How to Make a Rain Barrel from a Garbage Can in 5 Easy Steps

Save water and money with a DIY rain barrel you can create in a couple of hours.

Did you know that each inch of rain that falls on 500 square feet of roof equates to about 300 gallons of water? Instead of letting this precious resource just run off into storm drains, you can use a rain barrel or two to collect and store it until you need it. Besides helping conserve your area's water supply, you can reduce your water bills by using your collected rainwater in your garden. Note: some states have restrictions on collecting rain water, so be sure to check your local regulations first. Here's how to make a DIY rain barrel out of a garbage can in just a couple of hours.

backyard rain barrel in garden
Jay Wilde

Materials You'll Need

It's probably easier than you think to make a rain barrel by upcycling an inexpensive plastic outdoor trash can with a lid. Here's the list of tools and supplies you'll need:

  • 1 plastic outdoor garbage can with lid (the larger it is, the more water you can collect)
  • 1 brass spigot
  • 1 tube of watertight sealant
  • 1 roll of Teflon tape
  • 1 threaded pipe union fitting (or 2 rubber washers, 2 metal washers, and 1 nut)
  • Power drill and bit
  • Box cutter or utility knife
  • Landscaping fabric or fine mesh screen
rain barrel diy drilling hole spigot
Jay Wilde

Step 1: Drill a Hole

Drill a hole a few inches above the bottom of your trash can. This is where you'll insert your spigot. Use a drill bit that's a little smaller than or the same size as the spigot or union fitting (matched to the size of your spigot).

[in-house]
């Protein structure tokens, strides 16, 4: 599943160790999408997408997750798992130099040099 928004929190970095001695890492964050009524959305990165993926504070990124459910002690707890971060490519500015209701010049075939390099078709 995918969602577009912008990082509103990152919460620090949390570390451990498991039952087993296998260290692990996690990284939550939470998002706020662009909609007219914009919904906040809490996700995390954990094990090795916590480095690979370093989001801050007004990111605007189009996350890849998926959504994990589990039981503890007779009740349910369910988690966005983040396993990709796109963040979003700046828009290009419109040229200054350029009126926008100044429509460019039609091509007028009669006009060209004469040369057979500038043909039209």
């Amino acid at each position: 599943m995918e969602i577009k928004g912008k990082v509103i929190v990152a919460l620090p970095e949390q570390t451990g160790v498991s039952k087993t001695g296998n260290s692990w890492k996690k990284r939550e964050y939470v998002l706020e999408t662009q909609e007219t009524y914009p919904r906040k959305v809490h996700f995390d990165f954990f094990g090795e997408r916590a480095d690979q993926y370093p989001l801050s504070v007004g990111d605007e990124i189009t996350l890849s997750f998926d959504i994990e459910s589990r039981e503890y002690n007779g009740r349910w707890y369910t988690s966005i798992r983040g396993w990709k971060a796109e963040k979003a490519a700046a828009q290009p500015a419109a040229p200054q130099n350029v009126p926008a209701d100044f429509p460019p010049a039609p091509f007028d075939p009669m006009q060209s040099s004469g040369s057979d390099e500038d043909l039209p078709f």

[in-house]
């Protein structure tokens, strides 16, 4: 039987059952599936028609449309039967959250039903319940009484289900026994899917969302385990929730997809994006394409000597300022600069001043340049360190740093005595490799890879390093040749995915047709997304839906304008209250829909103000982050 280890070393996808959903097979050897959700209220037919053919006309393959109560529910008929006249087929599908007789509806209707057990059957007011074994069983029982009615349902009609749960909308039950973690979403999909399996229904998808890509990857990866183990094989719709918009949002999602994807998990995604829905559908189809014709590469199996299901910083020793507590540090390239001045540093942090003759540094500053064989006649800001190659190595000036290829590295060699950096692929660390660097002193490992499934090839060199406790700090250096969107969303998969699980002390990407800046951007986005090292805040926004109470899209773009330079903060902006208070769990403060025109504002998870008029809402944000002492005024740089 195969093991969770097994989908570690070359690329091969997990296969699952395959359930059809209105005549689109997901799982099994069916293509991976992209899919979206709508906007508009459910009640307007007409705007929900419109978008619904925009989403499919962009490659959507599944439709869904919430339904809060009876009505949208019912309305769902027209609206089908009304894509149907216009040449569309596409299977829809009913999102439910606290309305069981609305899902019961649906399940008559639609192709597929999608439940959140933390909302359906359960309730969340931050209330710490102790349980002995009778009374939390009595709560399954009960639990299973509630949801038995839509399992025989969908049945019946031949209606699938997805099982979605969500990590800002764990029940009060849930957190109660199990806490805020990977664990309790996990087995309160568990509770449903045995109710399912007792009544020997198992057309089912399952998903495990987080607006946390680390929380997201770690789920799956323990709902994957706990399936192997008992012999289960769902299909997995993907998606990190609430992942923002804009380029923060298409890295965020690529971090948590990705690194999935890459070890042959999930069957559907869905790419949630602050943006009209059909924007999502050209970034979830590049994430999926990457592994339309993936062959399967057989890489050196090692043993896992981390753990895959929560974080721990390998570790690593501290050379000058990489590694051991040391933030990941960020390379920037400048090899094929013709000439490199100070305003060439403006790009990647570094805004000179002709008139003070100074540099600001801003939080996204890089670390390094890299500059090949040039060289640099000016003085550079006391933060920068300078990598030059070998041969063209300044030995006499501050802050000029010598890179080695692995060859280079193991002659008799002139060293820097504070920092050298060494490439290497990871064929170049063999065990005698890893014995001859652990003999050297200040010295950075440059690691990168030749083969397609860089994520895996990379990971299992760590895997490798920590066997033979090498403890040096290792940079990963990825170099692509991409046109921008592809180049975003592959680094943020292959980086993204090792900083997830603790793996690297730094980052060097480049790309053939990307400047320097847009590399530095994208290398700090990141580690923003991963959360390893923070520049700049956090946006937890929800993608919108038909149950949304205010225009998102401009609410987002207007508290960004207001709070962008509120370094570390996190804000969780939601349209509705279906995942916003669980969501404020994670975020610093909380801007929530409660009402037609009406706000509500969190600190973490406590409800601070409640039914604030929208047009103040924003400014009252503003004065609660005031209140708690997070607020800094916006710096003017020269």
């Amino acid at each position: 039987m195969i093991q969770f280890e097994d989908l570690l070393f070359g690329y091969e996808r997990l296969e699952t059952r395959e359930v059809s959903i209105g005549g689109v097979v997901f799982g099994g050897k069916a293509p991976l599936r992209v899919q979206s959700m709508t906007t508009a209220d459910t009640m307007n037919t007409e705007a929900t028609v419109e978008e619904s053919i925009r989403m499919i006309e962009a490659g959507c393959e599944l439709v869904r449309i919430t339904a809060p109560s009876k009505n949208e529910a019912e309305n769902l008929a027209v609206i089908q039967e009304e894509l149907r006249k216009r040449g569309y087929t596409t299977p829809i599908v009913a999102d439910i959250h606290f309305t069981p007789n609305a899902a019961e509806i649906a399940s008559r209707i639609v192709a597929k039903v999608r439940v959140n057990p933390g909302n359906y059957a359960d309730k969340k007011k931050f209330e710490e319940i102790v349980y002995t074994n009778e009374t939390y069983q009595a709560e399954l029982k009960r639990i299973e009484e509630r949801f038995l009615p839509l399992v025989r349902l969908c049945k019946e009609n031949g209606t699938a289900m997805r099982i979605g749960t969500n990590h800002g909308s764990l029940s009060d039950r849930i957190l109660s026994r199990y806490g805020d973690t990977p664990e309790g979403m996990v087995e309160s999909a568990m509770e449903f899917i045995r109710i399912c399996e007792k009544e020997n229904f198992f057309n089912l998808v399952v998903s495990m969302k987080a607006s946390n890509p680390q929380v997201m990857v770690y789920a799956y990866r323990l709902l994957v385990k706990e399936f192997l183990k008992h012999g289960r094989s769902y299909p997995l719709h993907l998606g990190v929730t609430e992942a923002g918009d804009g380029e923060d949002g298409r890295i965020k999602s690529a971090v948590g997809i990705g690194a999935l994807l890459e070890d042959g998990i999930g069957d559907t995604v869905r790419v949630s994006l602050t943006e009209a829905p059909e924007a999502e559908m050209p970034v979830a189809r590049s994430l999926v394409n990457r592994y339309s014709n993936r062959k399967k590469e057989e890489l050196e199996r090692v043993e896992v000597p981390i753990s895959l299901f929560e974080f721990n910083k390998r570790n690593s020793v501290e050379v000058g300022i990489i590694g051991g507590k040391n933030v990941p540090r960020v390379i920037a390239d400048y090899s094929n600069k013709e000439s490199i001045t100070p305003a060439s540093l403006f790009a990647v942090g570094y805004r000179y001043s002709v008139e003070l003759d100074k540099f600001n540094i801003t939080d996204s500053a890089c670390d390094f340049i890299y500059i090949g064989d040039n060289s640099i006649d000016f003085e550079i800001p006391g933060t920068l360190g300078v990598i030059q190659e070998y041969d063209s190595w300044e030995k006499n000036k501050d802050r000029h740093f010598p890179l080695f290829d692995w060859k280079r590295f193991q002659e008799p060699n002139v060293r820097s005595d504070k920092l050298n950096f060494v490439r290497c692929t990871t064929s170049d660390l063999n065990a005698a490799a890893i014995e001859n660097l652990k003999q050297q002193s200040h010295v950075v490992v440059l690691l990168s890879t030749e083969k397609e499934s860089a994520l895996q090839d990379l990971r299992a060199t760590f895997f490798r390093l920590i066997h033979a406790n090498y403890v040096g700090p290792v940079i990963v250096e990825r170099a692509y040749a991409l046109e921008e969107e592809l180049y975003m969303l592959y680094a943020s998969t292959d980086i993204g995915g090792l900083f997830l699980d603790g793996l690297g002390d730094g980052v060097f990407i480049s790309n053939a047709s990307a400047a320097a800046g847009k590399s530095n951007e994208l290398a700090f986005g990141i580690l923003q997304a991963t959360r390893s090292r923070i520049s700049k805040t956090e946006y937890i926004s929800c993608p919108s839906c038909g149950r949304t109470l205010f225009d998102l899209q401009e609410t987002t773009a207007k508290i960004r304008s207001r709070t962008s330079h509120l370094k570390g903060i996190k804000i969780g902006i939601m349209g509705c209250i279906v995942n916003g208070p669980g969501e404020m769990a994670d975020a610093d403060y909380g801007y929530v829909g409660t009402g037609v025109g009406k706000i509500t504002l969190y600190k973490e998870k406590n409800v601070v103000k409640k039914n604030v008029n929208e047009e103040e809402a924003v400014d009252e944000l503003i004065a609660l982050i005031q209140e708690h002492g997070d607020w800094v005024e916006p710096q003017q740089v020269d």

Step 2: Attach and Seal the Spigot

Place a metal washer onto the threaded end of the spigot, then put a snugly fitting rubber washer over the threads to help hold the washer in place and prevent leakage. Apply waterproof sealant over your rubber washer and insert the spigot into the hole on the outside wall of your barrel. Allow the sealant to dry, then run a rubber washer, followed by a metal washer onto the threads of the spigot inside the barrel. Secure the spigot in place inside your barrel with a nut.

Alternatively, insert the pipe union fitting into the drilled hole, leaving a small gap. Apply sealant to the fitting, then tighten it onto your barrel. Apply more sealant to the fitting's nut and screw onto the fitting, inside the garbage can. Allow sealant to dry. Wrap spigot threads with Teflon tape, then screw the spigot into the union fitting on the outside of the barrel.

Step 3: Make Entry and Exit Holes

Carefully cut a hole in the lid of your rain barrel. This hole should sit under your home's downspout so the water runs right into the barrel. Cut the hole so it's large enough to accommodate the water flow from the downspout. You'll also want to drill a couple of holes near the very top of your rain barrel. These holes will allow water to overflow if necessary.

Test Garden Tip: You can run a short length of hose or PVC pipe from the overflow hole to another rain barrel to connect them. Then, if your first rain barrel fills up, the excess water will run into the next one and you won't lose overflow water.

rain barrel diy cutting landscaping fabric barrier
Jay Wilde

Step 4: Screen the Top

Cut a piece of landscaping fabric or screen to sit over the top, with at least a couple of inches hanging over the side. Then, put the lid over the top of it to secure it in place, trimming away excess screen or fabric. This will create a barrier that prevents mosquitoes and other creatures from getting in your rain barrel water. Plus, it will help keep any debris washing off your roof out of your water.

Step 5: Place Your Rain Barrel

Position your DIY rain barrel directly underneath a downspout where it will be most convenient for you to access the spigot. It's best to set your rain barrel up on a sturdy platform, such as a low stack of bricks or cinder blocks. This will help gravity push water out better when using a hose attached to the spigot. The added elevation also makes it easier to fill up watering cans directly from the spigot. Then, just wait for it to rain so you can enjoy the water (and money) savings.

Was this page helpful?
Related Articles